In a paper published in September of 2007 edition of the online journal PLoS Medicine, an international team of scientists provided strong evidence that a particular section of the human genome is associated with rheumatoid arthritis. The team consisted of Dr. Rene Toes and colleagues from Leiden University Medical Center, the Karolinska Institute, and Celera.

In past experiments, evidence has shown an arthritic association in humans with the part of the genome that contains the human leukocyte antigens (HLAs), antigens that are heavily involved immune responses. In addition, previous work in mice that have a disease similar to human rheumatoid arthritis has identified a number of possible candidate genes. One of these genes, the complement component 5 (C5) is involved in the complement system, a primitive system within the body that is involved in the defense against foreign molecules. In humans, the gene for C5 is located on Chromosome 9 close to another gene involved in the inflammatory response, the TNF receptor-associated factor 1 (TRAF1).

For this study, the researchers began by studying a group of Dutch arthritis patients and matched them with controls. From these patients, the team took 40 genetic markers, single-nucleotide polymorphisms (SNPs), from across the region that included the C5 and TRAF1 genes. They compared which of the alternate forms of the SNPs were present in the 290 patients with rheumatoid arthritis and the 254 unaffected participants.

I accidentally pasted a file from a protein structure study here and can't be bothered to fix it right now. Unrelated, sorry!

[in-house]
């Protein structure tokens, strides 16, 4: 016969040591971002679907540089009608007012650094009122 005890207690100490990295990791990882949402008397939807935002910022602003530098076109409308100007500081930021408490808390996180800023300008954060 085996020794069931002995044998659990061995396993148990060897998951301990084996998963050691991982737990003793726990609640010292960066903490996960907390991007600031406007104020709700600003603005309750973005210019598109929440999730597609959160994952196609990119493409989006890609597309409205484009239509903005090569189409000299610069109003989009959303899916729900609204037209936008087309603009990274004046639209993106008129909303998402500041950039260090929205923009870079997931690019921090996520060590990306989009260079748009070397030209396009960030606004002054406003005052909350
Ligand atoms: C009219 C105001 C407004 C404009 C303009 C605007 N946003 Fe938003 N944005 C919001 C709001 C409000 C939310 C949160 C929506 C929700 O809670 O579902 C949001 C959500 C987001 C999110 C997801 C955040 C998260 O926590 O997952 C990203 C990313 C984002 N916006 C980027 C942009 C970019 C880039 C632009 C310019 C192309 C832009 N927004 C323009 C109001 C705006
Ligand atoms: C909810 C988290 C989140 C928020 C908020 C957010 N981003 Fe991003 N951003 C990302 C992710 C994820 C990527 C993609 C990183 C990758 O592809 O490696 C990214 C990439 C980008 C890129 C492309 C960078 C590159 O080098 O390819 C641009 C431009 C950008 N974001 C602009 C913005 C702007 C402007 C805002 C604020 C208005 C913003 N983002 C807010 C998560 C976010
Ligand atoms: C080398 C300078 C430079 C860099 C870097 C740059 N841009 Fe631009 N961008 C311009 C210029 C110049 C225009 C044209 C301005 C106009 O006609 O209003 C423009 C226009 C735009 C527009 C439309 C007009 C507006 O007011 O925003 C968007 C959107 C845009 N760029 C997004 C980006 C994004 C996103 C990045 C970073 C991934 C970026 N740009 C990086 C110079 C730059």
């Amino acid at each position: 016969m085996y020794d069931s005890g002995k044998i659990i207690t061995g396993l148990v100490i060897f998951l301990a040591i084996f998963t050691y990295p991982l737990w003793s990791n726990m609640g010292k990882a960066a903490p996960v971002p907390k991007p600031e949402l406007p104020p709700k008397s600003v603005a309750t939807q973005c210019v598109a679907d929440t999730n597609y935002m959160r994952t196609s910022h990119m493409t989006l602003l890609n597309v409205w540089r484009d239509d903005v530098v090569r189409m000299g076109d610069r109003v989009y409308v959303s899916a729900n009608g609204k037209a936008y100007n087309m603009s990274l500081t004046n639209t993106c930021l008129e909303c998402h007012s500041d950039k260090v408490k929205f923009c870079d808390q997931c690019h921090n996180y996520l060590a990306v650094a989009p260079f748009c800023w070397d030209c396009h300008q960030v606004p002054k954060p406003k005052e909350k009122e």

The team then repeated the study in three other groups of patients and controls of Dutch, Swedish, and US origin. They found a consistent association with rheumatoid arthritis of one region of 65 kilobases (i.e. 65,000 base pairs of DNA) that included one end of the C5 gene as well as the TRAF1 gene; they further refined the area of interest to a piece of code marked by one particular SNP that lay between the genes.

In the end, the team is confident that they have found a consistent association with one specific region of the genome, which again is a region on chromosome 9 that includes the two genes, complement component 5 (C5) of the complement system and 1(TRAF1). Furthermore, the team was able to show that one of the alternate versions of the SNP markers in this region was associated with more aggressive disease. Further work will need to be done to confirm the association in other populations and then to identify the precise genetic change involved.

Article References

A Candidate Gene Approach Identifies the TRAF1/C5 Region as a Risk Factor for Rheumatoid Arthritis”, site accessed on 9/21/07.